Types of Gastroenteritis and Their Treatments

Viral Gastroenteritis

As the name implies, it is caused by several types of viruses, and is usually highly contagious. In the United States, the viral gastroenteritis is mistakenly called ‘stomach flu’. However, the flu or the flu virus has nothing to do with this stomach infection.

Young children, the elderly and those suffering from chronic diseases are at high risk, although viral gastroenteritis is usually overcome without specific medical treatment in healthy children.


It is highly contagious and is transmitted by contact with infected persons, by sharing food, water and eating utensils.


Antibiotics do not work to fight it, and high fluid intake prevents dehydration.

Bacterial Gastroenteritis

Not only is it highly contagious, it spreads from person to person, and also through contaminated food, whether through red meats, white meats, seafood, fruits or vegetables. The majority of cases of bacterial gastroenteritis are the result of intoxication from food in poor condition. Likewise, barnyard animals and certain types of reptiles can also spread bacteria with the touch that produce bacterial gastroenteritis.

Young children, seniors, and those with chronic illnesses are at high risk, but like viral gastroenteritis, bacterial disease is usually overcome without major complications.


It is important to note that bacterial gastroenteritis tends to develop due to poor hygiene, either by contact with feces or water whose treatment fails to eliminate bacteria or toxic substances. Although some animals are immune to such bacteria, humans are susceptible and get sick from contact with them.


Unlike viral gastroenteritis, certain types of bacterial gastroenteritis are treated with antibiotics not only to control and reduce symptoms, but to stop the spread to third parties. The doctor prescribes the antibiotics in those cases that the gastroenteritis is severe. Usually the main treatment that will be applied to your child is to keep him or her hydrated by making him or her consume a plenty of fluids to get the body to react favorably and stabilize.

In the most severe cases of bacterial gastroenteritis, your child is likely to be hospitalized to replenish fluids and salts in the body intravenously.

Parasite Gastroenteritis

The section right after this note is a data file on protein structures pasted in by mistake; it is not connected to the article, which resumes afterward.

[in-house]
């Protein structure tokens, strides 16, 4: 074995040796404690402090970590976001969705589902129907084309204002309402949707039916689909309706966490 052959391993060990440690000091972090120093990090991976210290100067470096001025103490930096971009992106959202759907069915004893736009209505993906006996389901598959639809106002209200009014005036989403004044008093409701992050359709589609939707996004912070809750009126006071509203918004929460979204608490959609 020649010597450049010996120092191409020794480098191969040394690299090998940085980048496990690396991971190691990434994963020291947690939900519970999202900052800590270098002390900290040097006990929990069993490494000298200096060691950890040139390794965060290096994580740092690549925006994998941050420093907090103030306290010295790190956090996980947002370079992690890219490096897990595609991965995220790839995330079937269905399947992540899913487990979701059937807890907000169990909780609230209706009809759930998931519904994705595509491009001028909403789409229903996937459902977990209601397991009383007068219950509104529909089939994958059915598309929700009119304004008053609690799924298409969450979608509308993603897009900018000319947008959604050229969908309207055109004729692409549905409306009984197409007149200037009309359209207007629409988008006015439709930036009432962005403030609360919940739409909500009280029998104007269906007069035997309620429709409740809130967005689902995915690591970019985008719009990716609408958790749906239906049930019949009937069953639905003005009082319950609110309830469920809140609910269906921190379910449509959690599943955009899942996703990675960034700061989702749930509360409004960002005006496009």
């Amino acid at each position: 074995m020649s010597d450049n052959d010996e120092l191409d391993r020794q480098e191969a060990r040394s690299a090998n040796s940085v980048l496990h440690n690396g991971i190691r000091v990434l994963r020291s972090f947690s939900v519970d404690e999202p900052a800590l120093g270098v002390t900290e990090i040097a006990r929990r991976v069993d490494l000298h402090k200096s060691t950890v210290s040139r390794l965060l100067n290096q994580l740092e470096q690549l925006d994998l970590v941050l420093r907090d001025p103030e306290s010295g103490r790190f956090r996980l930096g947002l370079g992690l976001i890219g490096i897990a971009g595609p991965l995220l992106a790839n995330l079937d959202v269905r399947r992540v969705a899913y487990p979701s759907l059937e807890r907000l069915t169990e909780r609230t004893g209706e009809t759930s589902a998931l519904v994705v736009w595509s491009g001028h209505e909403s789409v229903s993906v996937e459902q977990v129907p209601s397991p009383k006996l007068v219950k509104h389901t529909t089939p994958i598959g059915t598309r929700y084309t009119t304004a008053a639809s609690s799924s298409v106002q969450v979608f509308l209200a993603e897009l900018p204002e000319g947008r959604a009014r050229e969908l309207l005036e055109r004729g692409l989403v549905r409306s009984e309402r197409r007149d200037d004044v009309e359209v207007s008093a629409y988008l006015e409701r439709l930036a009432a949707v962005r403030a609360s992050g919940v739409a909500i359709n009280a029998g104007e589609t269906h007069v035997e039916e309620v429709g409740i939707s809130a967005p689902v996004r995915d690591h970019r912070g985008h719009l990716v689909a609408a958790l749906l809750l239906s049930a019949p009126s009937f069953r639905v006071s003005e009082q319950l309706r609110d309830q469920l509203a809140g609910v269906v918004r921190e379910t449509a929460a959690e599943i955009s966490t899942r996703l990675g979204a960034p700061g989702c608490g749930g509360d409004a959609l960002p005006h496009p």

The parasitic gastroenteritis is not as common in the countries where parasitic diseases in children are a major health problem, although infections of this type are associated with marginal communities in developing countries. It is not an exception and from time to time there are outbreaks that have forced health authorities to issue health warnings and ask the population to strengthen hygiene and stop consuming certain contaminated products.

Parasitic infections can occur in children at any age, even children can be born with the infection if their mother became contaminated during pregnancy.

One of the main differences with the other types of gastroenteritis is that in parasitic infection, the symptoms are longer, as it is the case of cyclospora gastroenteritis, whose symptoms can last up to two months and may even occur the relapses or reinfections later.


It is transmitted from person to person, but it is caused by the ingestion of cysts or oocysts present in the feces of the infected humans or animals, resulting from poor hygiene levels.


Only the pediatrician after doing the laboratory tests correspond to the fecal samples or through blood tests that will determine if your child will need to take antibiotics to treat the gastroenteritis caused by the parasites.

Types of Intestinal Parasites

Some of the intestinal parasites are as follows;

Giardiasis Pinworms or Intestinal Worms

This microscopic parasite interferes with the absorption capacity of your child’s fats and carbohydrates.


This parasite is ingested through contaminated water such as swimming pools. It is lodged in the small intestine and causes diarrhea, but it is usually benign and disappears in two weeks. In children with chronic conditions, it can be serious.

Strongyloides Stercoralis

The larva of this parasite can penetrate the child’s skin through the feet and is lodged in the duodenum and then reaches the lungs until it reaches the small intestine where it grows and becomes a worm.


It can be asymptomatic and spread through food infected with fecal matter, and its severe version interferes with the growth of the child.

Enterobius Vermicularis

This worm commonly infects pre-school children and is characterized by itching in the anus. It interferes with sleep and is associated with the grinding of teeth in children.

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